Sunday, August 1, 2010

A Decade of Petroleum Company Disasters?

A recent report by the National Wildlife Federation has the provocative title Assault on America: A Decade of Petroleum Company Disaster, Pollution, and Profit. (introductory page, report accesibel from this page). The report states that the recent BP oil disaster is just one of four large events over the last 33 years that have made major headlines. Behind these big events, other smaller events, monthly and daily disasters that don’t make the headlines, characterise the oil and gas industries. To quote the beginning of the report: ‘These disasters demonstrate a pattern of feeding America’s addiction to oil, leaving in their wake sacrifice zones that affect communities, local economies, and our landscape.’

The report then goes on to chronicle various incidents that have happened in the US related to oil and gas companies activities, although the report admits the list is not exhaustive. The conclusion of the report is worth a relatively long quote:

‘As the preceding litany of disasters makes clear, exploiting oil and gas resources to feed a growing appetite for energy is a dangerous business. Furthermore, petroleum companies repeatedly fail to protect people, nature of the climate. The 2010 BP oil spill in the Gulf of Mexico can and should be a wake-up call to all of us that now is the time to seriously begin reducing our dependence on dangerous fossil fuels …..’ (p.28)

The report finishes with a series of recommendations ranging from the financial such as ending corporate subsidies for fossil fuel energy development to legislature such as removal of exemptions from Clean and Safe Drinking Water Acts and passing comprehensive climate and energy legislation. Mixed in are policies to improve transport and home heating.

The report has a particular viewpoint, that nature of fragile and in such a delicate balance that it needs protection from humanity. The call for a move to a safer, cleaner source of energy is one I tend to agree with, but, and here is my problem, I am also someone who reads such reports and wants to try to understand more than is provided the headline figures, by the media friendly story. The nature that produces us, our lifestyles and resources may be fragile: a slight push and the whole system could collapse. Nature itself is also remarkably resilient, as the mass extinctions throughout geological time have demonstrated. Humanity could disappear and nature would still exist – this is not the sort of resilience I think most commentators opposed to the report might have in mind!

The report itself is more list than an analysis and this is where I would like to know more. The map of incidents, for example, provides no context. What is the population distribution? Does the number of incidents match this distribution. In other words are there more incidents where there are more people? This might be expected as more people mean more pipelines, more supply depots and the like. What about the comparison between the oil and gas industry and other industries? Is their record worse, better or the same as other industries over this period? What spatial context do these incidents take place in? Is the depot located in an industrial area, for example, so the general hazardscape is one of industrial hazard and industrial risk? Do the workers here know about the risk and accept it or assess it differently from those who wrote the report?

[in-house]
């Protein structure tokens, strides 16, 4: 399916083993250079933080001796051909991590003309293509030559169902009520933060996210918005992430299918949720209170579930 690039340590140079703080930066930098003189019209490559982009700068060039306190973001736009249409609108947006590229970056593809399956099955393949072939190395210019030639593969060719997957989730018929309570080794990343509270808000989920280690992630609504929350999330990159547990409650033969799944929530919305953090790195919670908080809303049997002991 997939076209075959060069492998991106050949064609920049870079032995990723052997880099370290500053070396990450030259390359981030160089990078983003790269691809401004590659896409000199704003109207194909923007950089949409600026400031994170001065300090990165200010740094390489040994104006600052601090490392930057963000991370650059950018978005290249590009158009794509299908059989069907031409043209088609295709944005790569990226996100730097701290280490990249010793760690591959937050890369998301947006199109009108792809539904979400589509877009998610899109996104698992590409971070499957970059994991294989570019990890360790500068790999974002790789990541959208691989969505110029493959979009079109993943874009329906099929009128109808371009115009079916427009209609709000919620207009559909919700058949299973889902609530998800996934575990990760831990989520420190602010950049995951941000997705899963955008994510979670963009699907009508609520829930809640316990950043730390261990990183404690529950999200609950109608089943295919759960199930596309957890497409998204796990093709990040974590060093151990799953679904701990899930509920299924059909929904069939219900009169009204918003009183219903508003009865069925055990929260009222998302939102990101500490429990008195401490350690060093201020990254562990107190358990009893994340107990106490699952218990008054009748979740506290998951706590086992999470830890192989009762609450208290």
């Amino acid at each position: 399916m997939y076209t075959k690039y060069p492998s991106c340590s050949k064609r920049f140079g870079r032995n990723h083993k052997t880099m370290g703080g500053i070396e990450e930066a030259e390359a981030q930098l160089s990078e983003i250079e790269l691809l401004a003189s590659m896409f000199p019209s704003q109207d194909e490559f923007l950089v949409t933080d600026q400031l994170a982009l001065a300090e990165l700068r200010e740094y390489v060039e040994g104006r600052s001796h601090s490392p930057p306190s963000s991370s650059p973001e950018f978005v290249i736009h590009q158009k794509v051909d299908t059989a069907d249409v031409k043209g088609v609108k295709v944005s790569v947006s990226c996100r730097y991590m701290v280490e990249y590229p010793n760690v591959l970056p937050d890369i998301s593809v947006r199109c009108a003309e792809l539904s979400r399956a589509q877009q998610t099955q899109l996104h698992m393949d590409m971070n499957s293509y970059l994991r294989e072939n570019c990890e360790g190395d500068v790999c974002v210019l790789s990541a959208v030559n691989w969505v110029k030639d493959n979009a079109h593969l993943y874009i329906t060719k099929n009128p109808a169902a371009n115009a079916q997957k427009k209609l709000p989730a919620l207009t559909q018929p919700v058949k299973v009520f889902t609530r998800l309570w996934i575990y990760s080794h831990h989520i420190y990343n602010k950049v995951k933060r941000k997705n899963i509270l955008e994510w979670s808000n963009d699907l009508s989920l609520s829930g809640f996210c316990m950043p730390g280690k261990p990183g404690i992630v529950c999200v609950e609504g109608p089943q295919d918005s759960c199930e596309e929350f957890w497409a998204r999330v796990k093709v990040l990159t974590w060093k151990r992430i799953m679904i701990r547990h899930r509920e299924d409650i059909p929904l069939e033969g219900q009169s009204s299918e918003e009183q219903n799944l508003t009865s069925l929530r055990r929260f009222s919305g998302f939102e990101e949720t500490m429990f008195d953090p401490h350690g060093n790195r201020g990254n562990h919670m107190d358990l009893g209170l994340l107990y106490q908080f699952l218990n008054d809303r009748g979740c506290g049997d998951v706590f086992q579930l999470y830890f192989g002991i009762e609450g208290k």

There are the economic and social contexts to consider as well. Is the economy of the area of the incidents dependent on oil and gas? Are the communities dependent on this industry? What are the displacement costs of the suggested policies? A healthy environment is essential for humanity but people have to work. Transition takes time during which people still need to eat. Suggesting some policies that will protect and enhance the environment are essential but alongside these there should be suggestions for smoothing the transition particularly where there is a spatial concentration of the ‘problem’ industries as this is also likely to result in a concentration of a dependent population. In other words policies need to be spatially sensitive as well as environmentally sensitive. There is also the question of the perception of the hazard. The report catalogues the incidents and by sheer weight of repetition you feel the burden of responsibility of the industry. Btu is this how the industry and, importantly, working in the industry is viewed on the ground. How people perceive hazards and how they react to that perception are crucial in understanding the risks individuals are prepared to tolerate. An environmentalist, viewing nature as fragile, may view any oil plant as an unacceptable risk. An oil worker may understand the argument of the environmentalist but may believe the risk has been overestimated or that the risk is less than the risk of their family starving if they are laid off because of environmental lobbying.

The magnitude/frequency relationship could looked at as well. The four big incidents – are they all the same magnitude (however that is being defined) and what is the gap between them? Do the smaller events follow a known distribution (linear, geometric, logarithmic or another distribution?) and if so what is the cause of this? Going back to a pervious blog about the Swiss cheese model of hazards – did the industry learn from the small events or big events? In other words is there a continual process of safety checking based on what the smaller incidents tell the industry about the holes in its protocols and practices or is it the large, headline grabbing events that produce such change (if indeed these changes happen). The hope is that the small events have value in focusing thinking about the holes, but the fear is that it is only the larger events that prompt such thinking.

No comments:

Post a Comment